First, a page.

Another check-in with Eric & Beth, our friends from the blog El Mundo. This postcard proves to be an adventurous one … Ho Chi Minh City, Vietnam. Another stop on their trip around the world.
Since in today’s tech age the physical postcard has now been altered to text messaging, here’s the abbreviated (somewhat) summary with photos…
ngoại động từ (English translation from Vietnamese-enjoy!).
I didn’t write this week’s post. An old friend tracked down through the power of social networking did. He has graciously written an extraordinary piece for danapop in what I think captures the true essence of the holiday season.
Happy holidays all.
When I was a kid, I used to watch the holiday messages made by troops stationed overseas. I aspired to be like those soldiers on television. I envied those who were off in some far away country, doing interesting things. I wanted to give a big smile, a wave and tell everyone best wishes from somewhere nobody had ever heard of. Of course, when I was growing up, we were not at war.
I recently had the opportunity to make just such a video. You could record a holiday message in an area set aside in the morale tent. I sat down on the stool, looked at the camera, started to say something, but nothing came out. I looked at film tech and said, “I’m sorry, but I can’t do this.” I then grabbed my helmet and walked off to a meeting to talk about the latest insurgent tactics.
I am not sure why I couldn’t say anything. Maybe because it was September and it was 110 degrees. Maybe because Christmas was the last thing I was thinking about. Maybe because I didn’t want to make a video wishing everyone back home a Merry Christmas, when there was the possibility that I might be dead before the video even aired back home. And when I tried to say Merry Christmas in September, it just sort of…died on my lips.
Time back home is marked by holidays and the passage of seasons. The hands on the clock and the days on the calendar have meaning. Around September, when the air first starts to get a chill, we pull our sweaters out of the closet and can’t help, but think that soon it will be Christmas.
Ah the art of Savoir-Faire. Does it really come down to a good haircut and good champagne? Maybe.
Merriam Webster’s definition of the French noun is this:
Capacity for appropriate action; especially: a polished sureness in social behavior.
I find it funny right now, in this economy, I’ve gotten a part-time job to fill in some holes with my freelance work while my husband and I both search for full-time work again post his layoff. Oh right, the funny (ironic) part–the 20 hours a week I am working at a gourmet retail store called Bella Cucina Artful Food is the best 20 hours a week I spend. What does that say? I adore it. I love my coworkers, love the product, love our customers and honestly cannot believe I get paid to chat about food all day. That’s interesting to me, considering I’ve spend the better part of my adult life getting the good degree, landing the coveted position at top companies–and for what? To find out I adore retail (or maybe it’s the chatting about luxurious foods all day part)?
At any rate, I don’t think Mireille Guiliano (the queen of Savoir Faire) would be all that surprised. See, she was CEO of Veuve Clicquot Ponsardin Champagne and took it to 25% share of the market while she was at the helm (she was there from 1984 until her retirement in 2007). And she’s recently written a fabulous business book called Women, Work & The Art of Savoir Faire: Business Sense & Sensibility.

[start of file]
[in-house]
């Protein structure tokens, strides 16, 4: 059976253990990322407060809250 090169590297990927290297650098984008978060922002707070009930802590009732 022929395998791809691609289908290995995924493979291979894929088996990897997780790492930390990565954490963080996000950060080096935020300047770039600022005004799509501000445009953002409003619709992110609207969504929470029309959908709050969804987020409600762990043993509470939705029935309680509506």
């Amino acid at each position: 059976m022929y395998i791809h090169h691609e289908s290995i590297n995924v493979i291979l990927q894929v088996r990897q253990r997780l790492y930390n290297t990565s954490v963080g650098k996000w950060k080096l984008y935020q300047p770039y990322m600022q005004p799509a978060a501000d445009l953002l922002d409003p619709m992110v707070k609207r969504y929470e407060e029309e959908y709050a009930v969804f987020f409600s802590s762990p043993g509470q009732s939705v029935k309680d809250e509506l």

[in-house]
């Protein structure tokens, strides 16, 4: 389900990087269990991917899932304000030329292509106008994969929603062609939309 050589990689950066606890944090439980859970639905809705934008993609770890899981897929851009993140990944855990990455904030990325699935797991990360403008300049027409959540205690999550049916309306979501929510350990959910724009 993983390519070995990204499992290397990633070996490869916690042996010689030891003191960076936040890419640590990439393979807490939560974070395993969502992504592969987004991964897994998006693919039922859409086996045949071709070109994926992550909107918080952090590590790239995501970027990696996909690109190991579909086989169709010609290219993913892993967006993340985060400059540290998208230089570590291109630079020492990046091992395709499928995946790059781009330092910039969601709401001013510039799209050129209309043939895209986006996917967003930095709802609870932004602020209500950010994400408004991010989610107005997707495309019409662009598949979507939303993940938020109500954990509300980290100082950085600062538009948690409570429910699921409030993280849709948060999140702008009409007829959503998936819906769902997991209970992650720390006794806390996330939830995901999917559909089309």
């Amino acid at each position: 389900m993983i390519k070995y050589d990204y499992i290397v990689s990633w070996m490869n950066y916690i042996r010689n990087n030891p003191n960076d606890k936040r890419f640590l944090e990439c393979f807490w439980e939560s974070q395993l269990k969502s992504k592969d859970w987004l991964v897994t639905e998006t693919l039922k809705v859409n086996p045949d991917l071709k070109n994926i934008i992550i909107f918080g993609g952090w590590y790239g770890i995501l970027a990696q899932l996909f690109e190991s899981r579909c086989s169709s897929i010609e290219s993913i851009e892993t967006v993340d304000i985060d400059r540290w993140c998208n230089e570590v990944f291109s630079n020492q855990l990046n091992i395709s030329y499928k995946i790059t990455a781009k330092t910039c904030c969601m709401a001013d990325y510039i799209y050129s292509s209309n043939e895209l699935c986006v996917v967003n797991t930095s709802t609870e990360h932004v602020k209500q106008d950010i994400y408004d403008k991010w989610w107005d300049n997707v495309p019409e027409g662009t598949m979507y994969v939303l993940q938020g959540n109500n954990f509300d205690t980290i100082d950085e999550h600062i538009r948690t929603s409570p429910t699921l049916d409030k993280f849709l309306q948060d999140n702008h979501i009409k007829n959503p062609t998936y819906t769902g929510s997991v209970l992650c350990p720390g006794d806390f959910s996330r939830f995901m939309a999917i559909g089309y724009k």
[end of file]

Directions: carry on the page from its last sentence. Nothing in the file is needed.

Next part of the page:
This little gem is one part business book, one part style and etiquette. The perfect read in today’s corporate culture.
Work life for me has always been a delicate balance of finding something I’m passionate about and how that fits into my life in the bigger sense. Now that my husband and I are both in the market for full-time work (click here to hear all about the highs and lows of job loss), it sometimes makes you look at what you’ve done in the past career-wise to see if you’d in fact, like to revisit it.
Thankfully, I’ve enjoyed most of the jobs I’ve had throughout my career (give or take … bosses, now that’s another story, ahem, I digress). Before I became a full-time freelance writer, I was a publicist-a senior publicist to be exact–at a top entertainment boutique firm in Atlanta. Most of my clients were in the food realm, but I did assist on other accounts, and one of them, was by far the most fun … Sixthman.
This niche travel company has booked some of the best known musicians in the world on its music cruises, which essentially put musicians and their fans on the same boat at sea. On any given ship you get to see impromptu performances, as well as your favorite singer hanging out on the Lido Deck. Sixthman charter boats have booked everyone from The Barenaked Ladies to Josh Rouse to Lynyrd Skynyrd … a ship full of fans signing “Sweet Home Alabama” in unison is something, let me tell you. Oh–and even this guy, whose time on a Sixthman ship created quite the Internet buzz with this photo.
I recently got a chance to chat with Sixthman founder Andy Levine who, by the way, seems to have mastered the balance of one’s passion, one’s work, and one’s life.
I adore giving and receiving food as gifts. These days you’d be hard pressed to not find your favorite specialty items online. Here’s a food roundup of sorts, containing what I think are the best edible presents–anyone on your list would be thrilled to gobble up. I’ve tried to include finds from my own travels and discoveries from friends, as well as, fellow writer recommendations. From the best ice cream evah to snack worthy options that would’ve curbed Chris Farley’s hunger … ’tis the season for a full tummy’s worth of gift options.